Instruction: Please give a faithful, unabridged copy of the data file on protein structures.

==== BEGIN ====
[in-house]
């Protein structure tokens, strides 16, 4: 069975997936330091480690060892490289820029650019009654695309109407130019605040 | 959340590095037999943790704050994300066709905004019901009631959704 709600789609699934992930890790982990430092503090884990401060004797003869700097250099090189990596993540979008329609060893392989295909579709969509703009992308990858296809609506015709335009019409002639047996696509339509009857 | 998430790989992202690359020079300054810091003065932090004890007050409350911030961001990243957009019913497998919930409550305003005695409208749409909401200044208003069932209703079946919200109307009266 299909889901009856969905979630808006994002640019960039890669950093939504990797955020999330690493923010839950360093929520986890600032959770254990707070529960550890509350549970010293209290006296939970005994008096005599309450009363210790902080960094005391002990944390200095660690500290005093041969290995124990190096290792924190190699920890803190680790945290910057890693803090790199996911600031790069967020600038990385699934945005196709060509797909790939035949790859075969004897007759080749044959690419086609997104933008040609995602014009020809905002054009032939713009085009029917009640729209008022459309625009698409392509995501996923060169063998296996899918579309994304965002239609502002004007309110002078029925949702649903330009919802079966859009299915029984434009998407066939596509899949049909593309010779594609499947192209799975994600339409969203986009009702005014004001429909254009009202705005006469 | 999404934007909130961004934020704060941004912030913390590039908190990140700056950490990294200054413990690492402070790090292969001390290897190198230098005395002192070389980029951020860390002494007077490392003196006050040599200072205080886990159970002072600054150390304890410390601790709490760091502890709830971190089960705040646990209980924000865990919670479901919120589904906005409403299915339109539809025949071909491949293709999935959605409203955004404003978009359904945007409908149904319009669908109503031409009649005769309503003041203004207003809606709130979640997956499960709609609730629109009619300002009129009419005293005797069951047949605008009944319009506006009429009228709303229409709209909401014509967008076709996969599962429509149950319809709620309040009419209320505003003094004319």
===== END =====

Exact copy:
[in-house]
């Protein structure tokens, strides 16, 4: 069975997936330091480690060892490289820029650019009654695309109407130019605040 | 959340590095037999943790704050994300066709905004019901009631959704 709600789609699934992930890790982990430092503090884990401060004797003869700097250099090189990596993540979008329609060893392989295909579709969509703009992308990858296809609506015709335009019409002639047996696509339509009857 | 998430790989992202690359020079300054810091003065932090004890007050409350911030961001990243957009019913497998919930409550305003005695409208749409909401200044208003069932209703079946919200109307009266 299909889901009856969905979630808006994002640019960039890669950093939504990797955020999330690493923010839950360093929520986890600032959770254990707070529960550890509350549970010293209290006296939970005994008096005599309450009363210790902080960094005391002990944390200095660690500290005093041969290995124990190096290792924190190699920890803190680790945290910057890693803090790199996911600031790069967020600038990385699934945005196709060509797909790939035949790859075969004897007759080749044959690419086609997104933008040609995602014009020809905002054009032939713009085009029917009640729209008022459309625009698409392509995501996923060169063998296996899918579309994304965002239609502002004007309110002078029925949702649903330009919802079966859009299915029984434009998407066939596509899949049909593309010779594609499947192209799975994600339409969203986009009702005014004001429909254009009202705005006469 | 999404934007909130961004934020704060941004912030913390590039908190990140700056950490990294200054413990690492402070790090292969001390290897190198230098005395002192070389980029951020860390002494007077490392003196006050040599200072205080886990159970002072600054150390304890410390601790709490760091502890709830971190089960705040646990209980924000865990919670479901919120589904906005409403299915339109539809025949071909491949293709999935959605409203955004404003978009359904945007409908149904319009669908109503031409009649005769309503003041203004207003809606709130979640997956499960709609609730629109009619300002009129009419005293005797069951047949605008009944319009506006009429009228709303229409709209909401014509967008076709996969599962429509149950319809709620309040009419209320505003003094004319």